The search for hydrocarbons in parts of the lower Benue basin has remained comatose because of poor discoveries. The basin has attracted focused attention in the recent because of the continued discovery of commercial hydrocarbons in the contiguous basins of Chad and Niger Republics and Sudan. However, data from drilled wells revealed a number of continuous organic rich stratigraphic intervals with potentials for both oil and gas generation. With the rising global energy demand and uncertainties in supply, explorations are taking new dimensions with the adoption of new technologies. Remote sensing offers an attractive, robust and innovative reconnaissance technique that compliments the geophysical methods in hydrocarbon exploration. In the present study, a satellite image-based analysis was conducted for extracting surface lineaments and terrain attributes for hydrocarbon prospect evaluation in parts of the lower Benue basin. Advanced space borne thermal emission and reflection radiometer global digital elevation model (ASTER GDEM) and Landsat 8 OLI/TIRS data were used. Results revealed that lineament distribution, density and orientation vary across the study area. The tectonic highs (escarpment) have high prevalence of lineaments and lineament density than the lowlands/valleys, suggesting a structurally deformed area. The NE-SW is the most dominant lineament orientation and the major tectonic feature that control the structuration of the study area, while NW-SE, N-S and E-W lineament orientations are less dominant. Terrain attributes were partly lineament-controlled and lithological and could be related to the development of petroleum entrapment structures. Hydrocarbon prospect zones were delineated in medium to high lineament density areas, where lineament intersections and connectivity capable of trapping hydrocarbons is high. Therefore, Agwu, Awka, Enugu, Nsukka, Udi and Ukehe located on the escarpment are preferred prospect areas than Adanu, Nkalagu and Igumale in the flanking lowland/valley areas for detailed hydrocarbon exploration. Correlation of lineament density and surface hydrocarbon seepage in parts of the basin, revealed that high lineament density correlates with known location of hydrocarbon seepage in the study, indicating the connectivity of these lineaments with deep seated structures.
Citation: Choko C., Ehirim, C. N. and Ebeniro, J. O. (2022) Hydrocarbon Prospect Evaluation from Remote Sensed Data in Parts of Lower Benue Trough, British Journal of Earth Sciences Research, Vol.10, No.4, pp.7-20
Depletion of Forested Area: Geidam Perspective (Published)
Land cover maps provide best understanding of current landscape change over time. One can evaluate past land cover maps for several different years for management decisions as well as gain insight into the possible effects on decisions making. One of the key monitoring areas is how the environment keeps degrading resulting from increased anthropogenic activities such as the removal of the forest covers. This study monitors the pattern changes of the Geidam Yobe state Nigeria, using Landsat images of two different periods from Enhanced Thematic Mapper (ETM+) image of data of 1988 and 2018. The images were geometrically and atmospherically pre-processed then classified, using maximum likelihood (MLC) algorithm to produce land cover maps of the Geidam. The accuracy of the classification was assessed with confusion matrices giving results morethan the minimum 85% required. The results revealed that the built-up and tree area increase by (+30.97%), water body reduced by (-5.06%) and forest reduce by (-23.48%) within the study period. This shows a rapid decrease in the forest, which is partly attributed to deforestation activities and partly to climate change impact.
Citation: Alhaji, Mustapha Isa; Ayuba, Abubakar Fusami, and Danboyi, Joseph Amusu (2022) Depletion of Forested Area: Geidam Perspective, British Journal of Earth Sciences Research , Vol.10, No.4, pp.1-,6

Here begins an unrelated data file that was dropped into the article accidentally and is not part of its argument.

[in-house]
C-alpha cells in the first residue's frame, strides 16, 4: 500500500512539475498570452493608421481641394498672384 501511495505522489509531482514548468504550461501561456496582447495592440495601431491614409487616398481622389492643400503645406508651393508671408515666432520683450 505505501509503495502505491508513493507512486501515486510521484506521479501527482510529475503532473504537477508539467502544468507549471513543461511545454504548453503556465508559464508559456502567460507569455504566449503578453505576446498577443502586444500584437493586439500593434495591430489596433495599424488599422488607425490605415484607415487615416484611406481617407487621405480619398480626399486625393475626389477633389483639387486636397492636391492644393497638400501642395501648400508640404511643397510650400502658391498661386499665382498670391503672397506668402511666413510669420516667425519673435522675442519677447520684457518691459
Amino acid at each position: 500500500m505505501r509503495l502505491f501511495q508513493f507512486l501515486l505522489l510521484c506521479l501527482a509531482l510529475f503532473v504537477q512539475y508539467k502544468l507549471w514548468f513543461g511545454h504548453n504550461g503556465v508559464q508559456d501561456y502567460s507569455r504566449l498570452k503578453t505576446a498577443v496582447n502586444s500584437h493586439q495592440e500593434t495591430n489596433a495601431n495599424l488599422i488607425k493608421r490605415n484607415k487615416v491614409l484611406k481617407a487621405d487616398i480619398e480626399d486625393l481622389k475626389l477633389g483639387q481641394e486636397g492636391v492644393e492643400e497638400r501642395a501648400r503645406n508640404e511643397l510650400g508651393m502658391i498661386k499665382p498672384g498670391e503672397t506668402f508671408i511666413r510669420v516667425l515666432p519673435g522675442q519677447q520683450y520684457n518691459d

The Effect of Boko Haram Activities on Land Use and Land Cover at Yankari Game Reserve, Bauchi State, Nigeria (Published)
The study examined the effect of Boko Haram activities on Land Use Land Cover change at Yankari Game Reserve, Bauchi State, Nigeria. Vegetation in 2003 was 64.36% but later decreased to 48.35% in 2010 and recently increased to 61.78% in 2016. The decrease in vegetation cover from 64.36% in 2003 to 48.35% in 2010 can be attributed to massive infrastructural development during this era. Similarly, the decrease in 2010 (48.35%) could be attributed to human interference such as fetching of firewood, farming, lumbering, etc. which are the agents of vegetal degradation. It is noteworthy that Boko Haram rampage was at its peak during this period and as such tourists’ patronage (especially foreigners) to the Game Reserve reduced drastically for fear of being bombed, kidnapped, etc. But the increase between 2010 and 2016 can be attributed to regeneration as the fight against Boko Haram is being won by the government. It is also be due to considerable reduction in human activities consequent on patronage by tourist (as there is strict regulatory control of unlawful human activities) and time for vegetation regeneration. It is recommended that the people of the host community of Yankari Game Reserve should be educated through enlightenment campaigns on the consequences of indiscriminate felling of trees. In addition to that, alternative sources of cooking energy should be provided to the local inhabitants. The management of Yankari Game Reserve should adopt Remote Sensing and Geographic Information System techniques which have proven to be effective and efficient in the monitoring of vegetation cover. This would help to control encroachment and illegal logging in the area.
Citation: Ukah Chinomso, Ejaro Sunday P., Makwe Edith and Iwara Anthony (2021) The Effect of Boko Haram Activities on Land Use and Land Cover at Yankari Game Reserve, Bauchi State, Nigeria, British Journal of Environmental Sciences, Vol.9, No.6, pp. 1-18
This study examined the integration of Remote Sensing and Geographic Information System (RS/GIS) for analyzing land use and land cover dynamics in Gombe Metropolitan, the Gombe State capital for the period 1976 to 2016. Land sat (TM) images of 1976, 1996and 2016 were used. The study employed supervised digital image classification method using Erdas Imagine 9.2 and Arc GIS 10.5 software and classified the land use into undisturbed vegetation, sparse vegetation, Settlements, Farmlands, Rock outcrops, Bare surfaces. The images were analyzed via georeferencing, image enhancement, image resampling and classification. The results obtained showan increasing settlements (from 0.36% – 4.01%) and farmlands (from 24.8% – 51.2%), over a decreasing of other LULC classes (bare surfaces, undisturbed and sparse vegetation, and rocky outcrops) for the time period of 1976 to 2016. These results could help city planners and policy makers to attain and sustain future urban development. It is therefore recommended that encouragement should be given to people to build towards the outskirts, like New mile 3 and Tumfure,etc through the provision of incentives and forces of attraction that is available at the city center in these areas to avoid the problem of overcrowdings.